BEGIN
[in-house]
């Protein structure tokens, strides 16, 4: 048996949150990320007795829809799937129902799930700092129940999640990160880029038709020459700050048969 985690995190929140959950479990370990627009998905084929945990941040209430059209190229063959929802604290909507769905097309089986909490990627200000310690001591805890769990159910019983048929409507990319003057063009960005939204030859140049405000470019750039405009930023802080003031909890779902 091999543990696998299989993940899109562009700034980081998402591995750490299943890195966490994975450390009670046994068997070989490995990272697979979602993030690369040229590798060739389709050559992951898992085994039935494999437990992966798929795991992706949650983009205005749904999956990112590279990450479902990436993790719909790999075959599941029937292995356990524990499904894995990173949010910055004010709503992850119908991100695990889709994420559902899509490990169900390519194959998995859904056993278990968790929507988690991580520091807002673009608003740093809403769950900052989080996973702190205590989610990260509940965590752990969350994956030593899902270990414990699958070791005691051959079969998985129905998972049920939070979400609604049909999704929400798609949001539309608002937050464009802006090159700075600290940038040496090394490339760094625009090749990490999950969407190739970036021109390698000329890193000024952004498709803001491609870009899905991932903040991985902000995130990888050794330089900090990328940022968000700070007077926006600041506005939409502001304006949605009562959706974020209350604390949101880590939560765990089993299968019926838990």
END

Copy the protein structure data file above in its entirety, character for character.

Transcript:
[in-house]
């Protein structure tokens, strides 16, 4: 048996949150990320007795829809799937129902799930700092129940999640990160880029038709020459700050048969 985690995190929140959950479990370990627009998905084929945990941040209430059209190229063959929802604290909507769905097309089986909490990627200000310690001591805890769990159910019983048929409507990319003057063009960005939204030859140049405000470019750039405009930023802080003031909890779902 091999543990696998299989993940899109562009700034980081998402591995750490299943890195966490994975450390009670046994068997070989490995990272697979979602993030690369040229590798060739389709050559992951898992085994039935494999437990992966798929795991992706949650983009205005749904999956990112590279990450479902990436993790719909790999075959599941029937292995356990524990499904894995990173949010910055004010709503992850119908991100695990889709994420559902899509490990169900390519194959998995859904056993278990968790929507988690991580520091807002673009608003740093809403769950900052989080996973702190205590989610990260509940965590752990969350994956030593899902270990414990699958070791005691051959079969998985129905998972049920939070979400609604049909999704929400798609949001539309608002937050464009802006090159700075600290940038040496090394490339760094625009090749990490999950969407190739970036021109390698000329890193000024952004498709803001491609870009899905991932903040991985902000995130990888050794330089900090990328940022968000700070007077926006600041506005939409502001304006949605009562959706974020209350604390949101880590939560765990089993299968019926838990």